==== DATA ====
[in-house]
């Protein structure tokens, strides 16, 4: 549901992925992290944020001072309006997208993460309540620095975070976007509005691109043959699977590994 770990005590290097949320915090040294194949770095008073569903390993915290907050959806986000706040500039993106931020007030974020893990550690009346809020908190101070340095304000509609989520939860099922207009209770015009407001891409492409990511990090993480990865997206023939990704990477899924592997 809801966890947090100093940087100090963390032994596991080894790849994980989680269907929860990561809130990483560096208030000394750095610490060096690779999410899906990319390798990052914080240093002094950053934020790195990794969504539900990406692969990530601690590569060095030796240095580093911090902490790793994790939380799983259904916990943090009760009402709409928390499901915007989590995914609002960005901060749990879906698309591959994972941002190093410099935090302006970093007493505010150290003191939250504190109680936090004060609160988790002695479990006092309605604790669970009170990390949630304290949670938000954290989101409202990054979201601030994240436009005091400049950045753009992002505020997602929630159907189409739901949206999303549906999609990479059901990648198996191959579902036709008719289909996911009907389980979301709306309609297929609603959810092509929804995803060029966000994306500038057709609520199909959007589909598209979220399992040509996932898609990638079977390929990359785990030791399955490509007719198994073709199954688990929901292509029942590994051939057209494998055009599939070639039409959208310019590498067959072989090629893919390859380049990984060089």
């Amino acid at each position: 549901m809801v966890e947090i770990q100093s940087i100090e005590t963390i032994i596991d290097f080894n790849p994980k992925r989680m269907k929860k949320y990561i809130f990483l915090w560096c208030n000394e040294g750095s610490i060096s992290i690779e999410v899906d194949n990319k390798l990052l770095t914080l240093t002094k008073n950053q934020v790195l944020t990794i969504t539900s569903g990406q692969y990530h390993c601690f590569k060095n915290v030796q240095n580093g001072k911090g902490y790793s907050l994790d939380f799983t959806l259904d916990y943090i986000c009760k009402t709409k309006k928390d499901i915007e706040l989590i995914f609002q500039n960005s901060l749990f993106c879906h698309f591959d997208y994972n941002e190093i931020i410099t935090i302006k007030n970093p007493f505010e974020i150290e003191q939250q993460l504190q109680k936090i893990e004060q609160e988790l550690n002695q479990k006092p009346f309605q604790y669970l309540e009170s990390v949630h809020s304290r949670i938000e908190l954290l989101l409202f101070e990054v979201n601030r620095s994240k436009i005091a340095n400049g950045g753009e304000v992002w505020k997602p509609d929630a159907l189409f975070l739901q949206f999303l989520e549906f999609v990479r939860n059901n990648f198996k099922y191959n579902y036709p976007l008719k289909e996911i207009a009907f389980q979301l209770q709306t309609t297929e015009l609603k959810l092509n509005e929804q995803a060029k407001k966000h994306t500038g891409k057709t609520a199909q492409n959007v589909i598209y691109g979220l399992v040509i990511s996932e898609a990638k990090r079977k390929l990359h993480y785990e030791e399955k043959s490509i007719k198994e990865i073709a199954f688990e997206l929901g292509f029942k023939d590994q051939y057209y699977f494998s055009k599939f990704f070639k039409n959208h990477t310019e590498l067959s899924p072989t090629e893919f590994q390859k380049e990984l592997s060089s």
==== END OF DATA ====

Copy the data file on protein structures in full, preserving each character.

[in-house]
């Protein structure tokens, strides 16, 4: 549901992925992290944020001072309006997208993460309540620095975070976007509005691109043959699977590994 770990005590290097949320915090040294194949770095008073569903390993915290907050959806986000706040500039993106931020007030974020893990550690009346809020908190101070340095304000509609989520939860099922207009209770015009407001891409492409990511990090993480990865997206023939990704990477899924592997 809801966890947090100093940087100090963390032994596991080894790849994980989680269907929860990561809130990483560096208030000394750095610490060096690779999410899906990319390798990052914080240093002094950053934020790195990794969504539900990406692969990530601690590569060095030796240095580093911090902490790793994790939380799983259904916990943090009760009402709409928390499901915007989590995914609002960005901060749990879906698309591959994972941002190093410099935090302006970093007493505010150290003191939250504190109680936090004060609160988790002695479990006092309605604790669970009170990390949630304290949670938000954290989101409202990054979201601030994240436009005091400049950045753009992002505020997602929630159907189409739901949206999303549906999609990479059901990648198996191959579902036709008719289909996911009907389980979301709306309609297929609603959810092509929804995803060029966000994306500038057709609520199909959007589909598209979220399992040509996932898609990638079977390929990359785990030791399955490509007719198994073709199954688990929901292509029942590994051939057209494998055009599939070639039409959208310019590498067959072989090629893919390859380049990984060089």
């Amino acid at each position: 549901m809801v966890e947090i770990q100093s940087i100090e005590t963390i032994i596991d290097f080894n790849p994980k992925r989680m269907k929860k949320y990561i809130f990483l915090w560096c208030n000394e040294g750095s610490i060096s992290i690779e999410v899906d194949n990319k390798l990052l770095t914080l240093t002094k008073n950053q934020v790195l944020t990794i969504t539900s569903g990406q692969y990530h390993c601690f590569k060095n915290v030796q240095n580093g001072k911090g902490y790793s907050l994790d939380f799983t959806l259904d916990y943090i986000c009760k009402t709409k309006k928390d499901i915007e706040l989590i995914f609002q500039n960005s901060l749990f993106c879906h698309f591959d997208y994972n941002e190093i931020i410099t935090i302006k007030n970093p007493f505010e974020i150290e003191q939250q993460l504190q109680k936090i893990e004060q609160e988790l550690n002695q479990k006092p009346f309605q604790y669970l309540e009170s990390v949630h809020s304290r949670i938000e908190l954290l989101l409202f101070e990054v979201n601030r620095s994240k436009i005091a340095n400049g950045g753009e304000v992002w505020k997602p509609d929630a159907l189409f975070l739901q949206f999303l989520e549906f999609v990479r939860n059901n990648f198996k099922y191959n579902y036709p976007l008719k289909e996911i207009a009907f389980q979301l209770q709306t309609t297929e015009l609603k959810l092509n509005e929804q995803a060029k407001k966000h994306t500038g891409k057709t609520a199909q492409n959007v589909i598209y691109g979220l399992v040509i990511s996932e898609a990638k990090r079977k390929l990359h993480y785990e030791e399955k043959s490509i007719k198994e990865i073709a199954f688990e997206l929901g292509f029942k023939d590994q051939y057209y699977f494998s055009k599939f990704f070639k039409n959208h990477t310019e590498l067959s899924p072989t090629e893919f590994q390859k380049e990984l592997s060089s």